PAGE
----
Partner states to implement WTO trade deal

Saturday March 14 2015

The region needs to push for direct flights to increase its exports to America. PHOTO | FILE

The East African partner states have taken the final step towards implementing the World Trade Organisation Trade Facilitation Agreement, which is expected to widen the market for the region’s goods and services.

The five partner states are expected to ratify the WTO protocol before March 31 in order to show their commitment to the trade pact they recently signed with the US.

It is expected that once the protocol is implemented, it will help reduce the cost of doing business between the EAC and other economies by almost 14.5 per cent, adding to trade reforms already underway in the region.

READ: Africa to present unified stand on issues at WTO meeting in Kenya

James Kiiru, an external trade officer at Kenya’s Ministry of Foreign Affairs and International Trade, said final preparations are underway to ratify the protocol not only because of the deadline but also because Kenya will be hosting the WTO summit towards the end of the year.

“A well-functioning trade facilitation regime will allow easier and faster flow of goods across borders. The EAC will be viewed as progressive and ready to attract investments and also promote intra-regional trade,” said Mr Kiiru.


In the new deal, recently signed in the US, the two parties agreed to adopt the WTO Trade Facilitation Agreement signed in Bali in 2013, which commits countries to ensure that trade issues, including Customs, documentation procedures along their transport corridors and ports are completely abolished to reduce the cost of doing business.

“The US has committed to supporting the member states to implement the WTO agreement and to team up with other governments and the private sector on trade issues,” said Mr Kiiru.

In November last year, WTO members adopted a protocol to add the Trade Facilitation Agreement to the WTO deal opening the process up for individual WTO members to formally accept the agreement. So far, only China, Korea, Russia, Mauritius and the US have ratified the protocol.

The WTO agreement will enter into force only when two-thirds of WTO’s members have completed their domestic legal procedures and submitted their instruments of acceptance.

“The focus of the US-EAC trade agreement is on trade and investment,” said Mr Kiiru, adding that US companies like IBM, Fedex and DHL are keen on investing in the region while the ones already here plan to expand.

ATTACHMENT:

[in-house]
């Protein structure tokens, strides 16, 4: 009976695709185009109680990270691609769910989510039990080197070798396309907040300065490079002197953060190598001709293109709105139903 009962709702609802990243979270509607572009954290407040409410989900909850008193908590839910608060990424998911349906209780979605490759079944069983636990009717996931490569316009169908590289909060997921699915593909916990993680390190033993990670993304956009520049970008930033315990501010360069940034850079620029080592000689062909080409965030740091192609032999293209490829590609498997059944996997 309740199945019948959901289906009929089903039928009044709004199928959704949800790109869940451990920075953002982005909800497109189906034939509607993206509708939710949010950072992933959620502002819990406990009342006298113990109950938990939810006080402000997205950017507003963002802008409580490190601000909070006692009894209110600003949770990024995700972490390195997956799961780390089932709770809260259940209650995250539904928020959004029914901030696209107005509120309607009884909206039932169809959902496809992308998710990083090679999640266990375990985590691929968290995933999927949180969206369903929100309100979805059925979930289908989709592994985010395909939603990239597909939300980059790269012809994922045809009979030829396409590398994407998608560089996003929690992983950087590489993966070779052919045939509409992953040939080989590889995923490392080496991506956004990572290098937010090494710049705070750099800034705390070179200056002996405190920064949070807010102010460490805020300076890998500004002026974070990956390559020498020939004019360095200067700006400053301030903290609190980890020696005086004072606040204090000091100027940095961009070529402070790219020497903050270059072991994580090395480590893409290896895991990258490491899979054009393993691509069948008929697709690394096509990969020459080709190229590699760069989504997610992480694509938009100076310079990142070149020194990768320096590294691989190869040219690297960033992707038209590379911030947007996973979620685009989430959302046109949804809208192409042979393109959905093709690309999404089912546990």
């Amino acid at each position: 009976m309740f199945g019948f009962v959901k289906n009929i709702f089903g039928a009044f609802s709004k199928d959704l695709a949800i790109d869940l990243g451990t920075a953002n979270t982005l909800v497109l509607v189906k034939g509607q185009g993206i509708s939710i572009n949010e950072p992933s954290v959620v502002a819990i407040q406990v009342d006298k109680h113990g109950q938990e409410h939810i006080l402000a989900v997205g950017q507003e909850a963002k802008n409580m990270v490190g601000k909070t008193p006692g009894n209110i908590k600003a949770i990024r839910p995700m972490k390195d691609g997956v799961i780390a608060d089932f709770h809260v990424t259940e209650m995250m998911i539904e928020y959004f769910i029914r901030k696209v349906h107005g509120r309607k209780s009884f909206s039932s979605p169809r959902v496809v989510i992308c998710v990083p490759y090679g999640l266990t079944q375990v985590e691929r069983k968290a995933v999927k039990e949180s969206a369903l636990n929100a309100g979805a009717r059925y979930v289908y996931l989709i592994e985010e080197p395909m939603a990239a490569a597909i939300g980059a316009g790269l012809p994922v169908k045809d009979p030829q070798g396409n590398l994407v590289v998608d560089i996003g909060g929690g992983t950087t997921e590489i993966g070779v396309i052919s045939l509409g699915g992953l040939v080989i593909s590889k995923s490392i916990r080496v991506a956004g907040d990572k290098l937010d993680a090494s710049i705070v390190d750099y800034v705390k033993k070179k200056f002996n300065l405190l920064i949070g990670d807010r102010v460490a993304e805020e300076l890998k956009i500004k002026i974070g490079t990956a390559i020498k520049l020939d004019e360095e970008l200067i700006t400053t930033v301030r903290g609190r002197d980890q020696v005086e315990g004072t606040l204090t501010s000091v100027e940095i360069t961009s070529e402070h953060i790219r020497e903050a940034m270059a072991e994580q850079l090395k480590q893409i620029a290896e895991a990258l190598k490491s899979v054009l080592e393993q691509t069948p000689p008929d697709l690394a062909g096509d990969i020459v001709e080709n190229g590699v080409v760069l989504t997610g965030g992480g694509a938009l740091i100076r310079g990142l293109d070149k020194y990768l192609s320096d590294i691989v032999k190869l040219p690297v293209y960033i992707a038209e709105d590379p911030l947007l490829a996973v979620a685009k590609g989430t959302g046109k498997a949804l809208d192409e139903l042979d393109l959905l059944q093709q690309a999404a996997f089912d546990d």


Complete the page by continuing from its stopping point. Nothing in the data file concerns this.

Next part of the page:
In the agreement, the US will provide access to its markets for East Africa’s agricultural produce and in return the region will cut tariffs on imported manufactured goods from the West.

Currently, the EAC products access quota-free markets in the US through the the Africa Growth and Opportunity Act (Agoa), which is expected to be renewed after the September expiry for another 15 years.

“We are however not utilising this opportunity as the region is only able to export up to five products to the US,” said Mr Kiiru, adding, “The challenge the partner states have is on poor product standards, which hinder them from selling more products in the US.”

The two parties will work together to develop and advance trade facilitation initiatives on sanitary and phytosanitary (SPS) measures to meet international standards and guidelines.

“No later than 18 months after the coming into force of this agreement, each EAC partner state shall establish an effective process to ensure that it notifies all proposed SPS measures to WTO,” read the EAC-US trade agreement.

The main exports from East Africa to the US are agricultural goods and textiles, while US exports have so far consisted of heavy machinery and aircraft.

Jane Ngige, the CEO of the Kenya Flower Council, said the main challenge for horticultural products in accessing the US market is lack of direct flights.

“We currently have no direct flights and as a result of routing through Holland it takes longer for our fresh produce to get to the US market,” said Ms Ngige, adding that the EAC partners need to also negotiate for direct flights.

Andrew Luzze, executive director of the East African Business Council (EABC), said that by adopting the WTO trade agreement, the region will build on the reforms being pursued by the partner states, which have resulted in substantial reductions in the time and cost of moving goods across borders within the EAC.

“The US has had bilateral partnerships with individual EAC states since 2013 but this agreement marks the first of its kind with the regional trading bloc,” said US trade representative Michael Froman.

Trade between the US and the EAC countries in 2014 increased by 52 per cent to $2.7 billion. Imports from the US totalled $2 billion; Exports totalled $743 million.

According to Eric Musau, a business analyst at Stanbic Investment Bank, the US wants to maintain its presence in Africa since China, India, and the EU have all increased their economic links and trade deals with African countries over the past decade.

“This will not have much impact on economic development in the region but will help with capacity building on the areas of transport and trade facilitation,” said Mr Musau.